• First published in 2004 as Bartholomew’s Notes on Religion (BNOR).

    Previously at:

    Email me
    (Non-commercial only)

  • Archives

  • Twitter

  • Supporting

  • Recent comments

The CPS, The Police, and the Dead

From The Brief (a legal newsletter helpfully extracted here by @BarristerSecret):

Senior prosecutors have invoked new policy in rejecting a request from police that they consider charging a dead suspect with the 40-year-old murder of a teenage girl.

…A senior police source told the BBC: “We would like a clear statement that it [the Crown Prosecution Service] would have charged [Robert] Black with Genette [Tate]‘s murder. It’s the closest we can now get to justice and might offer some comfort to her family and the community”

…However, a spokesman for the CPS told The Brief yesterday that “in accordance with our policy on deceased suspects, we will not be making a charging decision in this case.”

Police were close to charging Black with Tate’s 1978 murder in January of this year, when Black died in prison. He was already serving life sentences for killing other children.

The specific wording of current CPS guidance may indeed be “new”, but it is has always been CPS policy not to charge dead suspects, for the obvious reason that dead people cannot be put on trial. The police may have had good pastoral intentions in asking the CPS to make a hypothetical charging decision, but it was a very bad idea that, if indulged, would have had a tendency to undermine a principle of justice.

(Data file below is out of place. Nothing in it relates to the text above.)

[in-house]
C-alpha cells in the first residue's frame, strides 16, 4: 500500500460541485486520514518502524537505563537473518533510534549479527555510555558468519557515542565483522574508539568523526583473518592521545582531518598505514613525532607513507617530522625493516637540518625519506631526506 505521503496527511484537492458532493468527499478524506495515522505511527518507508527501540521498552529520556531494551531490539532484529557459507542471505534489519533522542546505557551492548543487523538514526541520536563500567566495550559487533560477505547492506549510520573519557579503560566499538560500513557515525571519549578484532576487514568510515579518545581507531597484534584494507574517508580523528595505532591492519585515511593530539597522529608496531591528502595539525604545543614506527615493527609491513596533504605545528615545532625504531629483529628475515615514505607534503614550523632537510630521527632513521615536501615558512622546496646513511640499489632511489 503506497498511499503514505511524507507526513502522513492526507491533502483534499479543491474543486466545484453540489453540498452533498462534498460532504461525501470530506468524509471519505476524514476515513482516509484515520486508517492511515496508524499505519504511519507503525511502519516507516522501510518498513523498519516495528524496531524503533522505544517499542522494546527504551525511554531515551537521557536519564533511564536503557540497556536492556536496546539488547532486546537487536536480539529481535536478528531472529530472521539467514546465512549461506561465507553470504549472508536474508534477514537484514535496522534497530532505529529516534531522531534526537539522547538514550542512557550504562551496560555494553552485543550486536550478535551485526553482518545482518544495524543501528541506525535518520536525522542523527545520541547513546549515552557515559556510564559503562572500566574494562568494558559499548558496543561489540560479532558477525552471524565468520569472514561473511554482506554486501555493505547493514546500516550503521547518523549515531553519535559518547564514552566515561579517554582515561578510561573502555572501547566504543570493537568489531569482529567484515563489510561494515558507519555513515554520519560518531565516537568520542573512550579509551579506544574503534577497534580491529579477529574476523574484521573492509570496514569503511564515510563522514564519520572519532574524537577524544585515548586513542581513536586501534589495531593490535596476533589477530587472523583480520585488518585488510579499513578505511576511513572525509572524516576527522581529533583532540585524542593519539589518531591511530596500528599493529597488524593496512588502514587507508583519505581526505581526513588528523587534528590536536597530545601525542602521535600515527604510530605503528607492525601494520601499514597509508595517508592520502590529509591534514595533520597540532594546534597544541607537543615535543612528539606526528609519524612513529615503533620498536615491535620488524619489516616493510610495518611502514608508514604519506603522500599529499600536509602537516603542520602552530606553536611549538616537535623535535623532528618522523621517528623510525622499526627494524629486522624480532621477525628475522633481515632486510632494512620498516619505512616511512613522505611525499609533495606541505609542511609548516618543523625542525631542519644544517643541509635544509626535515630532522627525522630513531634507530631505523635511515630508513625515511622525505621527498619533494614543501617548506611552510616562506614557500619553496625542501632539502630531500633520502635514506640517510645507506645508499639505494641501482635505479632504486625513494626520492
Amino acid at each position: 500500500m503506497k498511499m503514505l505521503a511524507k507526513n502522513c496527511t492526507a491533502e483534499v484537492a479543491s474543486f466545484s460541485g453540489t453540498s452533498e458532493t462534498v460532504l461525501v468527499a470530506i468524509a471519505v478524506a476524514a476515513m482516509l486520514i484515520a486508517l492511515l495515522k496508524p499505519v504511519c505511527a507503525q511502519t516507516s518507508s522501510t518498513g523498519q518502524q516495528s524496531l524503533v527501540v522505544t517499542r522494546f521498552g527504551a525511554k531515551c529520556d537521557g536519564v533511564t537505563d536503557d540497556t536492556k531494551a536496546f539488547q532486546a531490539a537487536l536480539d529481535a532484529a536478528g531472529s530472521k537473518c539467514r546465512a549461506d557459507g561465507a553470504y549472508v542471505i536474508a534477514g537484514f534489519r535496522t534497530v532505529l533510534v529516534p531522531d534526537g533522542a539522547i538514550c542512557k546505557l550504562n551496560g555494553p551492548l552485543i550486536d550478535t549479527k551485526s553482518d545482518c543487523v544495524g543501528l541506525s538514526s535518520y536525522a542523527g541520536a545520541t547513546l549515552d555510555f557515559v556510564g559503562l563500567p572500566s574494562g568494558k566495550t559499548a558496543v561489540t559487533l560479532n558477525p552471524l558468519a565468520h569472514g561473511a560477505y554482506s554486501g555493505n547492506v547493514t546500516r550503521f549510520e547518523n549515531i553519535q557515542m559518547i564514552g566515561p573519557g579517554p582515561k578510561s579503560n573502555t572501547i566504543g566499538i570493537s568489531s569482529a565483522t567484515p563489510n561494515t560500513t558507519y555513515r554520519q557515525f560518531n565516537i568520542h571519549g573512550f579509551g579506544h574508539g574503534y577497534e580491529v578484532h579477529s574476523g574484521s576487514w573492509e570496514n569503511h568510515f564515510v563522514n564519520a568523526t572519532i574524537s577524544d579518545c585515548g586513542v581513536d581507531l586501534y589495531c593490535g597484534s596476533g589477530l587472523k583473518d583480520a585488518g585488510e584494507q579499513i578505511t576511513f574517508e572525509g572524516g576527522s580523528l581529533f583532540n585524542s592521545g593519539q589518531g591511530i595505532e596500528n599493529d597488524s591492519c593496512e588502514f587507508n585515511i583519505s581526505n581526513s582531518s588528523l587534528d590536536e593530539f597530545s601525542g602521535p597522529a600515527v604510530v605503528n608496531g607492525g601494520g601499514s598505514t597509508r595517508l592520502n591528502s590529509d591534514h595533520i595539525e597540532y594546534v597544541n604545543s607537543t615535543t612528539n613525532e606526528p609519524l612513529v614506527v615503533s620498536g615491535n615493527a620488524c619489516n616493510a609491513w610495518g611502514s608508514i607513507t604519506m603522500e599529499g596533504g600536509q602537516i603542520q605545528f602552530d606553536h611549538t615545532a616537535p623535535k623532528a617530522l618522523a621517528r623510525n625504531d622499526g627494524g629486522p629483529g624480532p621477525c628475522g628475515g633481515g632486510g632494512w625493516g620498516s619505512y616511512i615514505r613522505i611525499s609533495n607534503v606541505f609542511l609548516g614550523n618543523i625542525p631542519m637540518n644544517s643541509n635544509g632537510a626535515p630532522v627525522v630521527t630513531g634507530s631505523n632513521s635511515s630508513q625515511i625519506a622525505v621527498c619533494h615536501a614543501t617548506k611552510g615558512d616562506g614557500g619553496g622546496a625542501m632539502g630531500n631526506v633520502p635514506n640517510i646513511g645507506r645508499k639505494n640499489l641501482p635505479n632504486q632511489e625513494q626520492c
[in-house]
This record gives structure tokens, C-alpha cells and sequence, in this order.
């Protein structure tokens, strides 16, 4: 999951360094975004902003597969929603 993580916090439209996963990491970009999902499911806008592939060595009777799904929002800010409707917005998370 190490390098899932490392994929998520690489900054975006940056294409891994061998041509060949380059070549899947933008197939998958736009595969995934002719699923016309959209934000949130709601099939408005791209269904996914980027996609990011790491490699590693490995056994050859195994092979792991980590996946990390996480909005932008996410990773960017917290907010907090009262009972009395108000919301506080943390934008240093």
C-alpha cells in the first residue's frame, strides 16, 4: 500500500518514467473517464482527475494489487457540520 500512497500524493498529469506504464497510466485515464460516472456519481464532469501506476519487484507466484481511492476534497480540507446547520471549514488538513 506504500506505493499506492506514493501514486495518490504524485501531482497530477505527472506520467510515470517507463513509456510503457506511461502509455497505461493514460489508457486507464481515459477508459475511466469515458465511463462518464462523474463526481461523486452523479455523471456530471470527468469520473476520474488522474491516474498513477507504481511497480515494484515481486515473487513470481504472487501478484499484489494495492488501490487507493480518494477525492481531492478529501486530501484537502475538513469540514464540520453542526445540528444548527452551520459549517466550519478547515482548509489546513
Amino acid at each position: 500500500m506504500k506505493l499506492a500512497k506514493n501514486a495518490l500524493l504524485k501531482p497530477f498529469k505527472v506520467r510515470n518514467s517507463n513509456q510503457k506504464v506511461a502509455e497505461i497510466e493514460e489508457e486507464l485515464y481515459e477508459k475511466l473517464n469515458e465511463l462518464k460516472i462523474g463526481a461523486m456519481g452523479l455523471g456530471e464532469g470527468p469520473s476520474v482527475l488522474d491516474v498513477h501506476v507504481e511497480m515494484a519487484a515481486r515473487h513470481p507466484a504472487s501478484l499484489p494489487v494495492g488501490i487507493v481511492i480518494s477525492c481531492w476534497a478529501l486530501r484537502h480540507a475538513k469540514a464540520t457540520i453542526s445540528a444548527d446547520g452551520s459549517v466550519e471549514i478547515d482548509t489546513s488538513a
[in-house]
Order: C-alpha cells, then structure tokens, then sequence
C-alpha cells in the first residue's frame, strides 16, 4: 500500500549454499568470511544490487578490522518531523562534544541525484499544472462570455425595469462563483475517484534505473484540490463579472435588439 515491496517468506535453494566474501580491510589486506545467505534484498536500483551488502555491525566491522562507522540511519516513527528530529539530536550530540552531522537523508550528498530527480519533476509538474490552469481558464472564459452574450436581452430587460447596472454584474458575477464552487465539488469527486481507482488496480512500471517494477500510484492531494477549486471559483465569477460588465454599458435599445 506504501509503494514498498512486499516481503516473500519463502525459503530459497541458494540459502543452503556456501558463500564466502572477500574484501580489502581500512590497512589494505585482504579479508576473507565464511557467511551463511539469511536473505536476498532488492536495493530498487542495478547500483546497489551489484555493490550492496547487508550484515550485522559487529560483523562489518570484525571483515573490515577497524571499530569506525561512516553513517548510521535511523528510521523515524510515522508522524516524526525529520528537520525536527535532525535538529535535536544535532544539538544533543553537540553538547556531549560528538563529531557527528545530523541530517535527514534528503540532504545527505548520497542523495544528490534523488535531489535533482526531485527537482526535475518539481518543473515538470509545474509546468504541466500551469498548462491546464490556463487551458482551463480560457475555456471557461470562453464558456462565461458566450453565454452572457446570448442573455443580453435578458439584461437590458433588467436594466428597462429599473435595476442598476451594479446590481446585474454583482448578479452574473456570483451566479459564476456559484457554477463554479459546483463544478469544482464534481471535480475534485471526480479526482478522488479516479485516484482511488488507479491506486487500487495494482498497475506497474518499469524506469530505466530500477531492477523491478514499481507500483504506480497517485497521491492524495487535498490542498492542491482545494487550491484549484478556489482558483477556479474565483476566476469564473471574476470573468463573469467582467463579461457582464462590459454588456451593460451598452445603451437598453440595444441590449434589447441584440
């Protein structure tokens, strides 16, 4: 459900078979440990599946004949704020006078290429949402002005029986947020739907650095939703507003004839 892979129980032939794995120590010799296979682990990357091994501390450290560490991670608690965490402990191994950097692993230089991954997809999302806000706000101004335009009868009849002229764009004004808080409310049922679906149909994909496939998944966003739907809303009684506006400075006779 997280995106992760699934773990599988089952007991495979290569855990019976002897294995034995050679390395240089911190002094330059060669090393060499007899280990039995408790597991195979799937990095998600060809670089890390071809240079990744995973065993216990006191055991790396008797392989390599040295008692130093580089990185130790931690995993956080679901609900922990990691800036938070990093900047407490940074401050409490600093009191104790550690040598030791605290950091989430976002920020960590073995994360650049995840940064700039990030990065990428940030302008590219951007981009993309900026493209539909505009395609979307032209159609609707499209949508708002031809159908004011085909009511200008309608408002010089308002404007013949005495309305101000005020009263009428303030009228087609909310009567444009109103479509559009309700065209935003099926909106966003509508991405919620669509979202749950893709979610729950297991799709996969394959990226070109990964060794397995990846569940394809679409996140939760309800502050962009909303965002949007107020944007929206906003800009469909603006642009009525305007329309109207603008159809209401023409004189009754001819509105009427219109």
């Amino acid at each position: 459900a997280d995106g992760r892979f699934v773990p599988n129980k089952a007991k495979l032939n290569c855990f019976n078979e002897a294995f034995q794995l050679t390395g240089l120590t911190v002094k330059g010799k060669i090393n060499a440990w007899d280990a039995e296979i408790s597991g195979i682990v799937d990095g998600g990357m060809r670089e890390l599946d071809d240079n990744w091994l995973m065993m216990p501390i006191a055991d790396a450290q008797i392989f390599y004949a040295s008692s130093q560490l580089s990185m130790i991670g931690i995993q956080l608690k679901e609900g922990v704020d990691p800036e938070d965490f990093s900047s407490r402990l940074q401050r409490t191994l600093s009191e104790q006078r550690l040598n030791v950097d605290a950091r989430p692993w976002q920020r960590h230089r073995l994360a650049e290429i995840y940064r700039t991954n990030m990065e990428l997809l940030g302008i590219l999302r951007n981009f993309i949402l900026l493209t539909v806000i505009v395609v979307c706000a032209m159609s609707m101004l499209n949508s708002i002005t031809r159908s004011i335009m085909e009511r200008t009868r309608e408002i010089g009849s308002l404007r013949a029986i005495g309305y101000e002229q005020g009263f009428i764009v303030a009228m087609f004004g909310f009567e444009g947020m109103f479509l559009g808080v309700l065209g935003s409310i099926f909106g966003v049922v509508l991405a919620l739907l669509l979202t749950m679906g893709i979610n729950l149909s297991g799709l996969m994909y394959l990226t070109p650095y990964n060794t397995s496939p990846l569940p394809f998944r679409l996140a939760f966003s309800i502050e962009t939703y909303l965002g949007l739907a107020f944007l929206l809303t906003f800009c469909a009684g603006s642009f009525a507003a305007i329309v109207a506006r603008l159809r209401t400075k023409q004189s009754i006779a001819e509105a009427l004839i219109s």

In this particular instance, we can probably be reasonably confident that the police had the right man, but if a positive charging decision would have taken us “the closest we can now get to justice”, that implies that positive charging decisions in general tend to demonstrate guilt: in other words, “no smoke without fire”. But the CPS only ever has a partial view of a case, and the evidence or testimony presented before it has not been tested.

It is therefore wrong and prejudicial to regard the CPS as some sort of police peer-reviewer, who independently confirm that the police have got it right. As the CPS guidance itself notes:

In some cases the CPS may make a charging decision, which is communicated to the police, but the suspect subsequently dies before he/she has been charged by the police.

…Any public disclosure of a decision to charge should be accompanied with an explanation of the status of a charging decision, in particular that it does not mean that the deceased suspect was guilty of the alleged offence, as that would be a matter for a jury to decide.

It does not follow that a positive charging decision always means a move closer to justice – indeed, it can mean quite the opposite. (1)

This is second time in recent months that the CPS has been asked to consider a dead suspect. As Dan Hodges noted in December, in relation to Greville Janner:

Yesterday, Lord Macdonald appeared on the Today programme, and was asked what he thought about putting a dead man on trial. The former Director of Public Prosecutions (DPP) thought about it for a second, then gave the following response. “It’s quite finely balanced. It’s a difficult decision again for the DPP, and I don’t envy her.” Finally he concluded that there may be something “unseemly” about the whole thing.